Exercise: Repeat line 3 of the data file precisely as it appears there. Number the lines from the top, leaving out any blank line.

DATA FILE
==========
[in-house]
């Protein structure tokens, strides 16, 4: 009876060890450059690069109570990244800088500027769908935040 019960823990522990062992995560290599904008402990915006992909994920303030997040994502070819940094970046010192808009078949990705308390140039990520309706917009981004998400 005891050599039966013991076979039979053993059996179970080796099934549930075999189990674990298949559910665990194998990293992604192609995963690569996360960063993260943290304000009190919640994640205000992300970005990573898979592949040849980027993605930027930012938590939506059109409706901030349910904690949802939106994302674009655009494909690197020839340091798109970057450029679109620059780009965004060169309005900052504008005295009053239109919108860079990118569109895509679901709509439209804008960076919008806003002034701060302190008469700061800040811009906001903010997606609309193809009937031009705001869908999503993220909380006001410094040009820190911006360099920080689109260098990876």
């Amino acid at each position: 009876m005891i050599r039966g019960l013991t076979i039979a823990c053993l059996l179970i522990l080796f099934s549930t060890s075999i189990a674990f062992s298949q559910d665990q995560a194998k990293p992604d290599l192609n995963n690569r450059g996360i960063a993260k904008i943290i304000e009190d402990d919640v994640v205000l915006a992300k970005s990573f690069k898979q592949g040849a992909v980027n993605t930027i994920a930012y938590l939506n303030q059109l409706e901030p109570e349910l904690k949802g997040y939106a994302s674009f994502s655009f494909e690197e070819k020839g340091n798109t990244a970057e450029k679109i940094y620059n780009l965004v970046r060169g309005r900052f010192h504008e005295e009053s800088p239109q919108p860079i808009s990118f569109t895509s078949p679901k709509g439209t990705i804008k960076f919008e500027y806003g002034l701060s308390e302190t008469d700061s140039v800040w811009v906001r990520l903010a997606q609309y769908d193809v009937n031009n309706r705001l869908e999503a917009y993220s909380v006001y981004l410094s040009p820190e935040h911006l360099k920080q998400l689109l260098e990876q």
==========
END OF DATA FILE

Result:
């Amino acid at each position: 009876m005891i050599r039966g019960l013991t076979i039979a823990c053993l059996l179970i522990l080796f099934s549930t060890s075999i189990a674990f062992s298949q559910d665990q995560a194998k990293p992604d290599l192609n995963n690569r450059g996360i960063a993260k904008i943290i304000e009190d402990d919640v994640v205000l915006a992300k970005s990573f690069k898979q592949g040849a992909v980027n993605t930027i994920a930012y938590l939506n303030q059109l409706e901030p109570e349910l904690k949802g997040y939106a994302s674009f994502s655009f494909e690197e070819k020839g340091n798109t990244a970057e450029k679109i940094y620059n780009l965004v970046r060169g309005r900052f010192h504008e005295e009053s800088p239109q919108p860079i808009s990118f569109t895509s078949p679901k709509g439209t990705i804008k960076f919008e500027y806003g002034l701060s308390e302190t008469d700061s140039v800040w811009v906001r990520l903010a997606q609309y769908d193809v009937n031009n309706r705001l869908e999503a917009y993220s909380v006001y981004l410094s040009p820190e935040h911006l360099k920080q998400l689109l260098e990876q």